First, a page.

Sarah’s joy should give us joy. Even when we lack faith—God stands ready to bless us. God is slow to harbor a grudge and quick to forgive. Thank God! Otherwise, none of us would have a chance.

“Therefore as many as the stars of the sky in multitude, and as innumerable as the sand which is by the sea shore, were fathered by one man, and him as good as dead” (v. 12). How many stars are there? Before the advent of electric light, the skies would have not been awash in ambient light, so a person viewing the sky on a clear night would have seen stars beyond counting. How many grains of sand are there on the world’s sea shores? It would be impossible to count even the grains of sand on a single sea shore. Stars and sand, therefore, represent abundance beyond measure.

By the time that the author of Hebrews wrote these words, he was describing something that had come to be. When Jacob and his family joined Joseph in Egypt, they numbered only seventy (Genesis 46:27). However, they multiplied during their four centuries in Egypt—in spite of Pharaoh’s attempts to prevent that. By the time of the Exodus, the Israelites numbered six hundred three thousand five hundred fifty (Numbers 2:32). Between the Exodus and the writing of this book, a dozen centuries passed and Jews had spread throughout the then-known world.

But the point of this verse is not the huge number of Jews who had lived at one time or another. The point is that they were all the descendants of one man—Abraham—a man “as good as dead” due to his age. This verse doesn’t mention Sarah, but she too was old—far too old to bear a child. But, as God asked earlier, “Is anything too hard for Yahweh?”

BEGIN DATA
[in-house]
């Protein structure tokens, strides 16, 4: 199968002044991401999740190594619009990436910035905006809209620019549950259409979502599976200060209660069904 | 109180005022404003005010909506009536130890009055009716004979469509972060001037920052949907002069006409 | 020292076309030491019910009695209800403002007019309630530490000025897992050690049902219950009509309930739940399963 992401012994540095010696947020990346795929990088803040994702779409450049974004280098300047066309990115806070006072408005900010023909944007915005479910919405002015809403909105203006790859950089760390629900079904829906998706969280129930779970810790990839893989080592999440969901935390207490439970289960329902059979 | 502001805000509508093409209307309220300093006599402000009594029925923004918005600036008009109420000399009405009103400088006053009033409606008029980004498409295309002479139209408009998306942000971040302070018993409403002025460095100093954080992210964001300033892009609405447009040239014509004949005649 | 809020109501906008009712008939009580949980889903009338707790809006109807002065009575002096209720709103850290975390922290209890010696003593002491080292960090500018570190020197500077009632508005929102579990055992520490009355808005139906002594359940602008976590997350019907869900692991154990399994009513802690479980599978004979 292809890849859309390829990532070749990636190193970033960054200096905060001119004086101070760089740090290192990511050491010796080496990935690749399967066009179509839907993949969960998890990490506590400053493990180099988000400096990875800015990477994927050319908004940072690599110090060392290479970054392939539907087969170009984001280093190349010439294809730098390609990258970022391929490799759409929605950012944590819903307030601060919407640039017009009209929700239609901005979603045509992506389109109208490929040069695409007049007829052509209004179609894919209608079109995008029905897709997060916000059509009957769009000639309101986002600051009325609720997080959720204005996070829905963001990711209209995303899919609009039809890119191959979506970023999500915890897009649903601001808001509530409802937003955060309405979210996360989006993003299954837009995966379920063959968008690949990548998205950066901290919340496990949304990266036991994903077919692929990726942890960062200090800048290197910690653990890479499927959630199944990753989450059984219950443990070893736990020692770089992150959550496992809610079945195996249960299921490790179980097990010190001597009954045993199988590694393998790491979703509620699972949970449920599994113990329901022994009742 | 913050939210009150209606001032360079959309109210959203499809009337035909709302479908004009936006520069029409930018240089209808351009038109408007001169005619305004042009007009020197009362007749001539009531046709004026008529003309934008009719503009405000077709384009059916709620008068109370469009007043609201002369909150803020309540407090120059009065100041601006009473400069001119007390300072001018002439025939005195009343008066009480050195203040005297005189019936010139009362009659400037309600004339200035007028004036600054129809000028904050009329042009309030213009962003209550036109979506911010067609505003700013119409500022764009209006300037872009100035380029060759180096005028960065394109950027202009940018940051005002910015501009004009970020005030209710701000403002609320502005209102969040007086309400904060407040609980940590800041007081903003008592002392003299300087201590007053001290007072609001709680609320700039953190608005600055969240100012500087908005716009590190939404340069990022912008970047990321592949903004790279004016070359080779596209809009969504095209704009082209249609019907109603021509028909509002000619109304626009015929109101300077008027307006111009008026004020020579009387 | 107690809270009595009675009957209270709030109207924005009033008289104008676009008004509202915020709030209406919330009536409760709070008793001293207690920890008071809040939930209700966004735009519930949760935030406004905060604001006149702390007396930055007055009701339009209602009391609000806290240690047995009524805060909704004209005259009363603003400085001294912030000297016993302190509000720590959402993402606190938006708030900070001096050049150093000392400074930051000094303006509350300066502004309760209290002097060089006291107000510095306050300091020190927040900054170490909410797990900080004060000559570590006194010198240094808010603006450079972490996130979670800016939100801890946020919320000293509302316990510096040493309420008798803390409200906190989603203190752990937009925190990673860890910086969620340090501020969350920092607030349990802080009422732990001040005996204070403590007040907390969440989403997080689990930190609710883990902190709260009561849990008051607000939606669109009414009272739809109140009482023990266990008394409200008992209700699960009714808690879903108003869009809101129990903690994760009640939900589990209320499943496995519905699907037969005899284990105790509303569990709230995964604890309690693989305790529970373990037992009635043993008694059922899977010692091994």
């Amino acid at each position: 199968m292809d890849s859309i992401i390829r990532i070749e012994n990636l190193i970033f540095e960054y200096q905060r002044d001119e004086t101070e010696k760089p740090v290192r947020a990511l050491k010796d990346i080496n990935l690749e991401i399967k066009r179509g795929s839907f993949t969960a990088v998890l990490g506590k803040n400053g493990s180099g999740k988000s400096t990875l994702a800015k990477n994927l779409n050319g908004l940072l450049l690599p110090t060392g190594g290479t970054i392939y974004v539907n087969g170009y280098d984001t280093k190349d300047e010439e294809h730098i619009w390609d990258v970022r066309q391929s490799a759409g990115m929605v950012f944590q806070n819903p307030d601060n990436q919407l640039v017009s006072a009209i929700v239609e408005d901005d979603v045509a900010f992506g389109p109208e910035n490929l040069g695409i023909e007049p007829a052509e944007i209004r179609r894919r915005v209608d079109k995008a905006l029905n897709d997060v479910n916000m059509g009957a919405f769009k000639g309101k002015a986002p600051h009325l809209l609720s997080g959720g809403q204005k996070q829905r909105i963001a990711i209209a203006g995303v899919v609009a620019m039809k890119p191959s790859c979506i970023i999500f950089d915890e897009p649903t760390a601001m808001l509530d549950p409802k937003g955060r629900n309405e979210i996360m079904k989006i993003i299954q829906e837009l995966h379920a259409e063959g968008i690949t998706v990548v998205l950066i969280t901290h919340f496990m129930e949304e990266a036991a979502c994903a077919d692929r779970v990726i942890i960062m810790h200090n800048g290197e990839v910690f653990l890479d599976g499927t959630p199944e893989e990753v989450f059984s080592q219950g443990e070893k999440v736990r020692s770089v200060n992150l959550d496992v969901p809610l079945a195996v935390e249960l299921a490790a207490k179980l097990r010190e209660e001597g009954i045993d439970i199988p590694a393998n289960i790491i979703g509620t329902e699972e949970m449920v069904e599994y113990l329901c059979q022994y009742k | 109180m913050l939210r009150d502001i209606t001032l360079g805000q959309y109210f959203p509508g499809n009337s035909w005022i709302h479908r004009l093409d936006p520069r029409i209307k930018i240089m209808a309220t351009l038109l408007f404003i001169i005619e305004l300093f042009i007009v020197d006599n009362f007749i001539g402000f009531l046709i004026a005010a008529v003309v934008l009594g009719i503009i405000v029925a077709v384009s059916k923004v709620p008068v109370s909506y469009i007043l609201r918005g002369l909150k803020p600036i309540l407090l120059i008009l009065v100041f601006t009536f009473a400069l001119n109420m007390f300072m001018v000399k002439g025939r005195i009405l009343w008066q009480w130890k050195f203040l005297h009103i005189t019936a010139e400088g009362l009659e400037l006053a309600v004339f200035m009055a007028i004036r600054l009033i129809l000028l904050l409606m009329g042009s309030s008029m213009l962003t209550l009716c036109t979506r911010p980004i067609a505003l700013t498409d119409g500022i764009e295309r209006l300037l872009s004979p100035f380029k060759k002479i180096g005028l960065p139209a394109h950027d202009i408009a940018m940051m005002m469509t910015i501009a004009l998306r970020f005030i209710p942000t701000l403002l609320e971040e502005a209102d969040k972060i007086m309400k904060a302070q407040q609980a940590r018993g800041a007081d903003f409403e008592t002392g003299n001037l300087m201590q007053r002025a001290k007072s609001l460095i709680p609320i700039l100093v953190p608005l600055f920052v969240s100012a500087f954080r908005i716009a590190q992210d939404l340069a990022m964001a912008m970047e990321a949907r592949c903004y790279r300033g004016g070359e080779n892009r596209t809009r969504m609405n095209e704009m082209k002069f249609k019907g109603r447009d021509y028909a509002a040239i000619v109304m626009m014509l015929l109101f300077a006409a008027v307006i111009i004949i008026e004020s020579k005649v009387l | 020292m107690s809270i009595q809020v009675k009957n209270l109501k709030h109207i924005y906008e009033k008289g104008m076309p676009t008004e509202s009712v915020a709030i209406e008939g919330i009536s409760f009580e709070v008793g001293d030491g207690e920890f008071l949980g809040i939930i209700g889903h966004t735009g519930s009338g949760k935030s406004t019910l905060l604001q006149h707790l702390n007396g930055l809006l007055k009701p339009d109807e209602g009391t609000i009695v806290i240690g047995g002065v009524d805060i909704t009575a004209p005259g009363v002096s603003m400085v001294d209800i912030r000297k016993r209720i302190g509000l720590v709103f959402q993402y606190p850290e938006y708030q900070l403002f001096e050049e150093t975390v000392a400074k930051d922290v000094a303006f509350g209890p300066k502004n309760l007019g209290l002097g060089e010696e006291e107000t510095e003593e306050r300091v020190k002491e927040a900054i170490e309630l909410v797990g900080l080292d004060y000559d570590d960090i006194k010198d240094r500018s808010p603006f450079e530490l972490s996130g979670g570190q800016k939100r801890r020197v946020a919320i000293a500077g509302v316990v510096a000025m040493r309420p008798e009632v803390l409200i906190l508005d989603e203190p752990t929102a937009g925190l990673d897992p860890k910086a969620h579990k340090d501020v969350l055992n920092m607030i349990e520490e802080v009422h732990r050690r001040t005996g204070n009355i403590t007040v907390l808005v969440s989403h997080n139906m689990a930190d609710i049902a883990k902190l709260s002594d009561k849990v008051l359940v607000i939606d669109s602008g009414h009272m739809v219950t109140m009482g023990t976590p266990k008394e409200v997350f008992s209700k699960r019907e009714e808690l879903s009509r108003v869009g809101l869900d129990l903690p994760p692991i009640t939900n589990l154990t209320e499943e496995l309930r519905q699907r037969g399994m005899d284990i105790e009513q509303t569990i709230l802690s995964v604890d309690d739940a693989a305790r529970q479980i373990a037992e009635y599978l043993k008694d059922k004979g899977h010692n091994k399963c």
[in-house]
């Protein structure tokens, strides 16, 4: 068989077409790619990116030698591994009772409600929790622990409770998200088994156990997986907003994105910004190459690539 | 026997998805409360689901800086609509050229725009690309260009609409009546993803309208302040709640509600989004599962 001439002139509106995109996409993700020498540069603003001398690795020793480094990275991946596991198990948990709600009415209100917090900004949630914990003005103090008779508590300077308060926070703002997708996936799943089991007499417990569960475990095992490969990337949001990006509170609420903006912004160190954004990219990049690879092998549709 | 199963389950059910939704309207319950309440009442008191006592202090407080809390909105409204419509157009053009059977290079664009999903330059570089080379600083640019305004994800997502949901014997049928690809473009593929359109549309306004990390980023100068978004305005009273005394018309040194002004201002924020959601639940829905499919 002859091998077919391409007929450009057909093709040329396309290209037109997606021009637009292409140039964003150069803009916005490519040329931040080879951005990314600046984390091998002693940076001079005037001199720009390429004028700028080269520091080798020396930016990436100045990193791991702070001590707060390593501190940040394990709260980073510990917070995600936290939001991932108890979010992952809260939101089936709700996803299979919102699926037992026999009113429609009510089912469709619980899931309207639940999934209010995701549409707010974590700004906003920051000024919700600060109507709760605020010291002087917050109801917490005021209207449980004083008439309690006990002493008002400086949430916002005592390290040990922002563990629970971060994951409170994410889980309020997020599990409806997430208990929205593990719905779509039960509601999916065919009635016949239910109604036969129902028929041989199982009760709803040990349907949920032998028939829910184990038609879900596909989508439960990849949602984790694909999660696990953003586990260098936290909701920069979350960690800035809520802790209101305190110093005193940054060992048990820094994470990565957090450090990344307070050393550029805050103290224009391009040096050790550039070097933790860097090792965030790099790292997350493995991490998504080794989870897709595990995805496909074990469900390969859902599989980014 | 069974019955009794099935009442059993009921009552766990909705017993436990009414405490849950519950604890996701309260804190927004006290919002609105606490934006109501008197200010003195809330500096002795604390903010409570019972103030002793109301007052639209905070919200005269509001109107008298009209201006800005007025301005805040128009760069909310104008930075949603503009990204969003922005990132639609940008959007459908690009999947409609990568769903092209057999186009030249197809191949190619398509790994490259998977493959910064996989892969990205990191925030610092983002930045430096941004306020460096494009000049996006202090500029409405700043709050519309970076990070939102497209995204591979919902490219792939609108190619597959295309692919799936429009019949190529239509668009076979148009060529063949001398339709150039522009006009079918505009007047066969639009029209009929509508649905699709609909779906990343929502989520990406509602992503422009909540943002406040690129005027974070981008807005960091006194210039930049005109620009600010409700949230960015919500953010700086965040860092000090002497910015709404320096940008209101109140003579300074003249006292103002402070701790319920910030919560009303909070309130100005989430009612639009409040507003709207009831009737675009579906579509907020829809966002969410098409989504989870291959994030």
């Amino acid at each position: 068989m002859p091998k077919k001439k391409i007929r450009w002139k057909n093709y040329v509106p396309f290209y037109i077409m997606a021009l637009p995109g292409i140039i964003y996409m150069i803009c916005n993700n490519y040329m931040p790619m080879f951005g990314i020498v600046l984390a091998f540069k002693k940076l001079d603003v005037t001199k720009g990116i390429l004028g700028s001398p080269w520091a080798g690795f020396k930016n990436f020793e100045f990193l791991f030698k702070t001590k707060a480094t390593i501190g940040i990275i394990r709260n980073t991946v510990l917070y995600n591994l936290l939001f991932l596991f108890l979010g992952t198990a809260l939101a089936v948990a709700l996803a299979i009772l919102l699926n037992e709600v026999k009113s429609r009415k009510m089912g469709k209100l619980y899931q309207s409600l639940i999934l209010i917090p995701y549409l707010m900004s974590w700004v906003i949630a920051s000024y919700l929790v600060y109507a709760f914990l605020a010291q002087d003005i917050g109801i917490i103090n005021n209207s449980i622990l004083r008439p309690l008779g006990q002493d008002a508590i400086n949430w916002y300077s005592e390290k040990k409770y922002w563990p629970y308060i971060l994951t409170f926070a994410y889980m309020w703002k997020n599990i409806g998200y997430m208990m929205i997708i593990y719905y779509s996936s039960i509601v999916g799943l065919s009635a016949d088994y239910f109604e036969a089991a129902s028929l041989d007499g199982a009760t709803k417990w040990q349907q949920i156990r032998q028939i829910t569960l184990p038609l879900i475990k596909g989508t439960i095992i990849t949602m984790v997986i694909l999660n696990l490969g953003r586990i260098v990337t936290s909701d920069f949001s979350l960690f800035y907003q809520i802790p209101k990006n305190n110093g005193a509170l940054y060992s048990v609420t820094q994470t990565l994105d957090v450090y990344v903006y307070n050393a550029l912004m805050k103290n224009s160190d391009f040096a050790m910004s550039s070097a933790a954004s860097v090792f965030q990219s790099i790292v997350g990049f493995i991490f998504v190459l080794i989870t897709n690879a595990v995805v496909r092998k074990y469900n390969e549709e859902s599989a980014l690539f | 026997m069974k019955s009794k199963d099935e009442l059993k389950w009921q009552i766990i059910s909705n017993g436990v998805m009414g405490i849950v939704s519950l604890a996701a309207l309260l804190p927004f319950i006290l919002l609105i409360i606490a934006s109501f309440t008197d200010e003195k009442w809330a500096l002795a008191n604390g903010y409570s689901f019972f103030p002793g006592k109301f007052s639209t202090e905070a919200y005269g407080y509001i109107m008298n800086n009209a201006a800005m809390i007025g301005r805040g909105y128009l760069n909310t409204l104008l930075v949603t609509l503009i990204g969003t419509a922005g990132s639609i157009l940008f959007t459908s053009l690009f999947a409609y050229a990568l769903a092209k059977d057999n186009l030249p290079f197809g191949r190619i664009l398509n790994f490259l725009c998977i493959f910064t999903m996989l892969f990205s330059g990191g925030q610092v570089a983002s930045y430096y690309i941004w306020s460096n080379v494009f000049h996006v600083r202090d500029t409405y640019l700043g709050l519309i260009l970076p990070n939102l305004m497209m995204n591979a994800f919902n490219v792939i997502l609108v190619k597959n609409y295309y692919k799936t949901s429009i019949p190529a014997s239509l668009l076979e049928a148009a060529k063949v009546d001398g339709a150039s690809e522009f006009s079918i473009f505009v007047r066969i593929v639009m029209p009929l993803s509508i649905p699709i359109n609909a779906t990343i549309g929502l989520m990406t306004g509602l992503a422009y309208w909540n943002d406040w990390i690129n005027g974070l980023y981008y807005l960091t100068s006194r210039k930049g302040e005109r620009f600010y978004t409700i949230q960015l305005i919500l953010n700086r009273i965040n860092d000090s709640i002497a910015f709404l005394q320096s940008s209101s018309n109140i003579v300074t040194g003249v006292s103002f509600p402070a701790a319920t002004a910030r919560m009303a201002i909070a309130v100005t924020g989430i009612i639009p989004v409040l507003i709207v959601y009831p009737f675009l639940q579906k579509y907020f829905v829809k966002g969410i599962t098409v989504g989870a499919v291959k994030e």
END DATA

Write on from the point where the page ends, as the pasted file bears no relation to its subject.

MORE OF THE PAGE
13 These all died in faith, not having received the promises, but having seen them and embraced them from afar, and having confessed that they were strangers and pilgrims on the earth. 14 For those who say such things make it clear that they are seeking a country of their own. 15 If indeed they had been thinking of that country from which they went out, they would have had enough time to return. 16 But now they desire a better country, that is, a heavenly one. Therefore God is not ashamed of them, to be called their God, for he has prepared a city for them.

“These all died in faith, not having received the promises, but having seen them and embraced them from afar, and having confessed that they were strangers and pilgrims on the earth” (v. 13). As noted above, Abraham died without possessing anything of the Promised Land other than the cave of Machpelah and its surrounding field. He died, having known only a few of his progeny. He had not “received the promises,” and his descendants wouldn’t receive them for many years to come.